Personal space: How close should we stand to one another?

Body language: Is it acceptable to point at someone? If so, how? What are the implications of bad posture? Secret communication: Do we use secret codes or symbols to convey meaning that others cannot detect?

(p. 218)

3a. Cultural influences on appropriate formalities (communication protocols)


Opening a conversation: Who should speak first? Should we be assertive or passive? Ending a conversation: Who should end the conversation? Is there a formal end or do people just wander off? Presenting ideas or proposals: Should you present a proposal all-at-once or piece-by-piece? Interruptions and silence: Is it acceptable to interrupt? Are you comfortable with periods of silence? Vocal characteristics: Should you speak fast or slow, loud or soft?
(p. 223)

3b. Cultural influences on appropriate behaviors (communication protocols)


Apologies: When should you accept blame? How to save your own and others face?
Disagreements: How should you express your disagreements? Emotional displays: is it OK to yell or cry? Feedback: How (and when) should you provide someone with feedback? Requests: How do you make a request?
(p. 224)

Conducting Productive Business and Professional Meetings

Before the meeting

During the meeting

Ending the meeting and following up

Conducting Productive Business and Professional Meetings


Before
Ending and During following up

Determine your purpose. Decide how and where to meet. Organize an agenda. Include date and place, start and end times, topics in order of priority and names of people responsible, time for each topic, and meeting preparation expected of participants. Invite participants.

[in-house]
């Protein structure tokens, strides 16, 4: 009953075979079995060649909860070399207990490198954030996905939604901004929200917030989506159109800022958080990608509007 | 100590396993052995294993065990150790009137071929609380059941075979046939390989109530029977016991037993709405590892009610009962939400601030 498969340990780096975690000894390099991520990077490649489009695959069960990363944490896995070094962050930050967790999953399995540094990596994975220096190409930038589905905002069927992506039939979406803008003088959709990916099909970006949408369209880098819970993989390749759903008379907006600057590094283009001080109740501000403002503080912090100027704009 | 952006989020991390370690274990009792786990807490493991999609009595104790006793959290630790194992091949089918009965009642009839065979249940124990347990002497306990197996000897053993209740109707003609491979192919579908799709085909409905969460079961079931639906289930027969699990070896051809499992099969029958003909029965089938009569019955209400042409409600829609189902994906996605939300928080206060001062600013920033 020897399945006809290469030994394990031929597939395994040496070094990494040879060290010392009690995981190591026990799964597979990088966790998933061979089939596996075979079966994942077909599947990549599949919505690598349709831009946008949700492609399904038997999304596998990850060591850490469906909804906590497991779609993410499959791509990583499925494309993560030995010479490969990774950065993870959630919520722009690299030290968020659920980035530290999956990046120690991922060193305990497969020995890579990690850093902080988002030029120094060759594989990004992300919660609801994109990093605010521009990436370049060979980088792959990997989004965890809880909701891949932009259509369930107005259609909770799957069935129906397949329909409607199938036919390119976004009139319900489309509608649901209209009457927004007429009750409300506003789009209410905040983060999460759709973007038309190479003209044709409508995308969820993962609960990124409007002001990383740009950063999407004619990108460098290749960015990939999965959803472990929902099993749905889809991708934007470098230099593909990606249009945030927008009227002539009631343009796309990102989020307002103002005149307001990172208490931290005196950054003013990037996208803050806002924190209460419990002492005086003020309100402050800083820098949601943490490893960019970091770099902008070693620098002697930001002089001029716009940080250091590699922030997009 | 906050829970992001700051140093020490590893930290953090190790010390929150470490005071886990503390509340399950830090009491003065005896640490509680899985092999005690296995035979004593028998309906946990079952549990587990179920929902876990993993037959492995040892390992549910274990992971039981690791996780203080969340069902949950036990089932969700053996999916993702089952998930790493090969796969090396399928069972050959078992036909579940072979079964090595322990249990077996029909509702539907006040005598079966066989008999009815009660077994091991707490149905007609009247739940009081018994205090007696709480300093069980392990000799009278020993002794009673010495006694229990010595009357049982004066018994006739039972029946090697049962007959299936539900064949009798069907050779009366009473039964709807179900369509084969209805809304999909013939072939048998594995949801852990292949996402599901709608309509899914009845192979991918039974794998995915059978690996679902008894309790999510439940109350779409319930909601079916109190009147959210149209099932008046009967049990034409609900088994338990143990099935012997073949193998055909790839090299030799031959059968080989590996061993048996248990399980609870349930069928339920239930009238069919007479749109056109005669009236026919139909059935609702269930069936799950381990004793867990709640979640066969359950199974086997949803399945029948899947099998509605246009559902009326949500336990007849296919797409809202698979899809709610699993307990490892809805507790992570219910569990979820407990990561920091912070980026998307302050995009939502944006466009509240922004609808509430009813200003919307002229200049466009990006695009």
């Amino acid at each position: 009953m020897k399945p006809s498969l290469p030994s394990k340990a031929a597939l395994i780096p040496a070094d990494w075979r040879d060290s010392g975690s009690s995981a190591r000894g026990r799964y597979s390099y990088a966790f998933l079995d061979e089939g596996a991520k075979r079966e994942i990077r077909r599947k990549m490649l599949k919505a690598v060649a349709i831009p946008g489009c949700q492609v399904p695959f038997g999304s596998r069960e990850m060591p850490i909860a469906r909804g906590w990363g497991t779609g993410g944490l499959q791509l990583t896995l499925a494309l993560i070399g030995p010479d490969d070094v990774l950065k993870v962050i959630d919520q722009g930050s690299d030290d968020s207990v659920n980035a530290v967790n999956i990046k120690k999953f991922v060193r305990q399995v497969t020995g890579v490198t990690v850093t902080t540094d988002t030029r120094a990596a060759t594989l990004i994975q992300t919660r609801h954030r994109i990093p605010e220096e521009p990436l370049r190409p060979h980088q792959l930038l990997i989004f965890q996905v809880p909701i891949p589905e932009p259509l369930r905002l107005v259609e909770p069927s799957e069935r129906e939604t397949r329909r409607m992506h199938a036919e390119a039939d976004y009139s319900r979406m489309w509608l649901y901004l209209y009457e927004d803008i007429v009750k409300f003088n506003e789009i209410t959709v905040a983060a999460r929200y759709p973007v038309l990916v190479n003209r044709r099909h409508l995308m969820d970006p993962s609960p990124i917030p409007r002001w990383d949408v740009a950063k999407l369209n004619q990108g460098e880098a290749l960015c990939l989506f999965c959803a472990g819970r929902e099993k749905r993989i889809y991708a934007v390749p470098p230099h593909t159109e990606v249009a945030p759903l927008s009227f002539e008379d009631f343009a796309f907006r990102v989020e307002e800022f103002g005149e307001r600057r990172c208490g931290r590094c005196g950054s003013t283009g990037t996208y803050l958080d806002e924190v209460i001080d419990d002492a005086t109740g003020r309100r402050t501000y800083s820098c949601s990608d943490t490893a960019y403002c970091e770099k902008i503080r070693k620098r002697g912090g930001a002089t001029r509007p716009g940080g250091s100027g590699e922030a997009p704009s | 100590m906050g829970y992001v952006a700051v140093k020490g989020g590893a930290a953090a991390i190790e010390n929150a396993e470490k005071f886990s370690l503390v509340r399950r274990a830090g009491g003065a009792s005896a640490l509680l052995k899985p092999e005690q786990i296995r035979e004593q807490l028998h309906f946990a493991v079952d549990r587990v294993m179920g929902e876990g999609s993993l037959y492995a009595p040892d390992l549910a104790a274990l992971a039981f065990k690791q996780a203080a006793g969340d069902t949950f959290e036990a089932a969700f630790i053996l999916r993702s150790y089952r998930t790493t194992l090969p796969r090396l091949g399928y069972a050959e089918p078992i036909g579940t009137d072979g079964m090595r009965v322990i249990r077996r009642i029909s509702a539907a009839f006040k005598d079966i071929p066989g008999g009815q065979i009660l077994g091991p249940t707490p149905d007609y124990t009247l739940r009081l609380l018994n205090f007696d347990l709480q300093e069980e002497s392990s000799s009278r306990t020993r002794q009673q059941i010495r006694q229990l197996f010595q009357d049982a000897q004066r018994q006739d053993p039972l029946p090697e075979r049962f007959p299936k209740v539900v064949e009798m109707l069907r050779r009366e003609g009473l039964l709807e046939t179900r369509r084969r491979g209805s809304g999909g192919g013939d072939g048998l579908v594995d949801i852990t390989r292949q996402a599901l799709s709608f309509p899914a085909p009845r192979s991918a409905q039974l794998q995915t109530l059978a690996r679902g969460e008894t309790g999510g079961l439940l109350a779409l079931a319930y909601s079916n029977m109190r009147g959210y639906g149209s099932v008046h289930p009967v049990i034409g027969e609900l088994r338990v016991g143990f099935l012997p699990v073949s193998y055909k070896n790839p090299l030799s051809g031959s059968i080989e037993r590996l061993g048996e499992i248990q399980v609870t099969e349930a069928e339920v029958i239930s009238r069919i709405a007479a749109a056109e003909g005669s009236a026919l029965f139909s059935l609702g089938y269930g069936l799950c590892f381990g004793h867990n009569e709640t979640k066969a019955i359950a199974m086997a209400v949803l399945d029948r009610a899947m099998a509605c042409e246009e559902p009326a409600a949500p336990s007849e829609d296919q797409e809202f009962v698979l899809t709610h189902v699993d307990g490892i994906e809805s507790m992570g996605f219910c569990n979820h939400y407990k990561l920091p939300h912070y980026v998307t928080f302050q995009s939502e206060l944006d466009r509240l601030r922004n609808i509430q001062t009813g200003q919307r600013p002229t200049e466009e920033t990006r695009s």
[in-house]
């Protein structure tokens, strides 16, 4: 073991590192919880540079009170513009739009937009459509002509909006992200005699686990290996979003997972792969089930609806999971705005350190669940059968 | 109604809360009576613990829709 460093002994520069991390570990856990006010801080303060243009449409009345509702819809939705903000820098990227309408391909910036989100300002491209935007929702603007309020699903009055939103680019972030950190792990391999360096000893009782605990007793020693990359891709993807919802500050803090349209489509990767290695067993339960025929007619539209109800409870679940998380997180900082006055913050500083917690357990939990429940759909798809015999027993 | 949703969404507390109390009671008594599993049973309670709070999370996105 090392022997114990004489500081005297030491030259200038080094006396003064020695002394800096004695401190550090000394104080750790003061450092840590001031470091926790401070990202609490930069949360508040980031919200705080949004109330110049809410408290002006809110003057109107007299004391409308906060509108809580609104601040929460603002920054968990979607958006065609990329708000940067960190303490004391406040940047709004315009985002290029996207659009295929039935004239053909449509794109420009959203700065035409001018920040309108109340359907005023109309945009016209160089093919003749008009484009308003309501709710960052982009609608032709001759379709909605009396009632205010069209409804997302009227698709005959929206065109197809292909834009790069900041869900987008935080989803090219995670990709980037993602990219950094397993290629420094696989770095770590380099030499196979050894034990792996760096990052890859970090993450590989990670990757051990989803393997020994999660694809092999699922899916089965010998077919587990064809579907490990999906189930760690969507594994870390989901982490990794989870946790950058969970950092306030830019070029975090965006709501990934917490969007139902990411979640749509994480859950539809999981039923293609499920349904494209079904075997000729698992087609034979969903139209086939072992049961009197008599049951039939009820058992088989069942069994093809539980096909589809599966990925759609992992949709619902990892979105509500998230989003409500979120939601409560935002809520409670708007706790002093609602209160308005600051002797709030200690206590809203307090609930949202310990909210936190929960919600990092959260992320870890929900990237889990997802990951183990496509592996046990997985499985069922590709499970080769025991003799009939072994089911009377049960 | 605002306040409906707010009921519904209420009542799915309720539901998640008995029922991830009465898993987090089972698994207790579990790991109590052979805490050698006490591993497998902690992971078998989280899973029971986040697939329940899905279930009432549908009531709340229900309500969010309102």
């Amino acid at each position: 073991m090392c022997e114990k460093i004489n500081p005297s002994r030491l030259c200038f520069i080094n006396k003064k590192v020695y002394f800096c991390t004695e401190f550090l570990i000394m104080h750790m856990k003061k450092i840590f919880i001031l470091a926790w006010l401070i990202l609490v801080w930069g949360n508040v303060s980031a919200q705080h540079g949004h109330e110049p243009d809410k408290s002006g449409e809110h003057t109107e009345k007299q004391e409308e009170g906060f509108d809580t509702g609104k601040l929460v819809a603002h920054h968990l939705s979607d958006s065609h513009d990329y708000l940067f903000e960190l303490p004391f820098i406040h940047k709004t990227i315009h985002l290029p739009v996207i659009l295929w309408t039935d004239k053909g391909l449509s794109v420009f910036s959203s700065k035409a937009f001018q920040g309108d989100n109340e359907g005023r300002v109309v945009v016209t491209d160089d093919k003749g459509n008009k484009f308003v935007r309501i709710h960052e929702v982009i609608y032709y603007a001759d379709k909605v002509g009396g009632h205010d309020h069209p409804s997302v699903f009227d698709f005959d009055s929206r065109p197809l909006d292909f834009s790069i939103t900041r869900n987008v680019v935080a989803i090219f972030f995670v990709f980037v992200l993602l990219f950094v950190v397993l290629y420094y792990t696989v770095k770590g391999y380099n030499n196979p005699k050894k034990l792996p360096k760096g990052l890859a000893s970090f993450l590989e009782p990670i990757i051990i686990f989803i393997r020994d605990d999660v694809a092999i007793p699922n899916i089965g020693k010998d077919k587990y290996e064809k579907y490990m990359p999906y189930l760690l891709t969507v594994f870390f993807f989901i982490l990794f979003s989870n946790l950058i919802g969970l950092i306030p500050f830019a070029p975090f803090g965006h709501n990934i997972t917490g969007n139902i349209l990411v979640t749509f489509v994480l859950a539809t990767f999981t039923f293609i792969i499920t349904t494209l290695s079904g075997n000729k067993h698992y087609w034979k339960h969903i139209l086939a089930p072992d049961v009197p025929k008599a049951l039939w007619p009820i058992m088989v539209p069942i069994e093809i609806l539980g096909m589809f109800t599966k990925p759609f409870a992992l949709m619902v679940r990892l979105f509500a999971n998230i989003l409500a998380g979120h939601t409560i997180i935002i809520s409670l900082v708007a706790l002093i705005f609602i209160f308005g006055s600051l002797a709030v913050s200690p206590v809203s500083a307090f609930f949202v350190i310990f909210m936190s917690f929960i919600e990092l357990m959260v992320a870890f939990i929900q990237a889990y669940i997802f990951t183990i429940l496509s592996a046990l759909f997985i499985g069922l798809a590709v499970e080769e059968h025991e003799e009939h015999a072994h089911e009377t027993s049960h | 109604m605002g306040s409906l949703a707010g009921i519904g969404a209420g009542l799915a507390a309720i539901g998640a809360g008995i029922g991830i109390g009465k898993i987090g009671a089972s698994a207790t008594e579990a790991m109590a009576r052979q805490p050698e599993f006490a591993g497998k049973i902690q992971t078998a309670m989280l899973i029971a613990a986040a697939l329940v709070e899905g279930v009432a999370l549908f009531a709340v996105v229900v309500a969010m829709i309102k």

Conducting Productive Business and Professional Meetings


Before During Ending and following up

Start the meeting on time. Summarize the meeting goal, provide background, offer possible solutions, review the tentative agenda, and announce ground rules. Move the meeting along by encouraging all to participate, discouraging monopolizers, and avoiding digressions.

Conducting Productive Business and Professional Meetings


Before During Ending and following up

When the group reaches a consensus, summarize and ask for confirmation. If conflict develops, encourage each person to speak and let groups decide on a direction to follow.

Conducting Productive Business and Professional Meetings


Before During Ending and following up

To control dysfunctional group members, lay down rules, seat potentially dysfunctional members strategically, avoid direct eye contact, assign them tasks, ask members to speak in a specific order, interrupt monopolizers, and encourage nontalkers.

Conducting Productive Business and Professional Meetings


Before Ending and During following up

Conclude the meeting at the agreed time. Summarize decisions. Review deadlines and responsibilities for action items.

Conducting Productive Business and Professional Meetings


Before Ending and During following up

For small groups, try "once around the table." Thank the group; establish a time for the next meeting. Return the room to a neat appearance; vacate promptly.

Conducting Productive Business and Professional Meetings


Before Ending and During following up

Distribute minutes. Check to see that all assigned tasks are completed by agreed-upon deadlines.